Box wine can make your backyard get-together shine while keeping the party going.
The 3-liter wine boxes, more accurately a bag in a box, hold the equivalent of four bottles of wine. Finding a good one with mass appeal could be the key to summer entertaining.
Box wine is all about the packaging. Lighter and more convenient than a few glass bottles, box wine can go anywhere, even where glass may not be a good idea, i.e. patios and pools. Also, it’s eco-friendly and recyclable.
Just like screw-cap wines, the box has its detriments. You won’t find the equivalent of an outstanding quality bottled wine hidden inside the plastic bag in the box. But you can find a pleasant, very good wine.
When it comes to choosing a box wine, consider these tips:
- Smaller is better: Focus on the 3-liter boxes, which tend to be of a higher quality than the monster 5-liter boxes of watered-down plonk.
- Chill, baby, chill: This pertains to white wine and even red wine. Once you put it out for a party, the wine will warm up. Most boxed red wines will show well with a slight chill. Putting a wet, cool towel or glycol chiller wrap around it will help keep the temperature down.
- Do not open until NOW: When you have a box wine, open it and drink it. A box wine will not improve with aging, and it ages in all the bad ways more quickly than bottled wine does. Look for vintage packaging or “best by” dates and stick to young wine.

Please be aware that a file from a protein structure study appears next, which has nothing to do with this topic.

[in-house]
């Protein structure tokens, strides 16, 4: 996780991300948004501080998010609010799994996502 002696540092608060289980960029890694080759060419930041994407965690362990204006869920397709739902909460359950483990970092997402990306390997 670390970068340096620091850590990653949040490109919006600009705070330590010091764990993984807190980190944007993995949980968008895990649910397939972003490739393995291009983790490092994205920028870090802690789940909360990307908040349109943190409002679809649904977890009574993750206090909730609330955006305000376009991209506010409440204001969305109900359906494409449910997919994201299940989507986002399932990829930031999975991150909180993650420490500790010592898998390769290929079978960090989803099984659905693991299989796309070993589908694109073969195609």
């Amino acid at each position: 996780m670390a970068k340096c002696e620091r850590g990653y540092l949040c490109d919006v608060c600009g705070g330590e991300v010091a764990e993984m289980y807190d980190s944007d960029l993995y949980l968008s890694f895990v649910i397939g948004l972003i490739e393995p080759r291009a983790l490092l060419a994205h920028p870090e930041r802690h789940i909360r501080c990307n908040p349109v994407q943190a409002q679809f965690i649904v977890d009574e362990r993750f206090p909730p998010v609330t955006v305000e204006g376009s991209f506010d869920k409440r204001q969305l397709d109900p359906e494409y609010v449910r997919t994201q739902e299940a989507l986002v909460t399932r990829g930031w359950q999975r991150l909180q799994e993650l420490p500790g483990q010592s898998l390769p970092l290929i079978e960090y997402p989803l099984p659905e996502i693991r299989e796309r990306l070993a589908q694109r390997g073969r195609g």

- Refrigerate after opening: After opening, box wine will keep in the refrigerator for a week or two (or a bit longer for white wines), and it can serve as your personal wine dispenser. Recently, someone asked about putting excess box wine into containers and freezing it for future use. That probably wouldn’t hurt it, and it is better than putting it down the drain.
Riesling is an ideal porch and patio wine. House Wine Riesling Washington State offers a light, juicy, fresh wine with flavors of white grape and apple for a refreshing, lower-alcohol treat ready for guzzling. $22. ♦♦♦ 1/2
The packaging and product in Radio Boka is party-ready. The 3-liter box is designed to look like an antique radio with “Broadcasting from Spain” on the front.
Radio Box Tempranillo Vino de la Tierra de Castillo smells of berries and tastes like cherry and red strawberry with a hint of vanilla. The wine is straightforward and fruity with low tannins and acidity. Enjoyable and inoffensive, this should be a crowd-pleaser. This wine quickly sold out at the start of the season, but you can find others under the brand and look for its return. $20. ♦♦♦♦
Generally, boxed white wines are better than red ones, which have more components that can be disrupted by the alternative packaging, causing them to pale in comparison to their bottled counterparts.
From southern France where the weather is hot and grapes plentiful comes Three French Hens Pays d’Oc Cabernet Sauvignon. Unfortunately, it tastes over-processed and cheap, like a jug wine. It’s a prime example of the challenges in making a convincing box wine, and cabernet sauvignon is among the most challenging to pull off. I have to think the bottled version of this wine is better. $25. ♦♦ 1/2
Other brands to consider include Black Box, Bota Box and Bandit. If you want a red, stick with merlot, zinfandel and blends and avoid pinot noir and cabernet sauvignon.
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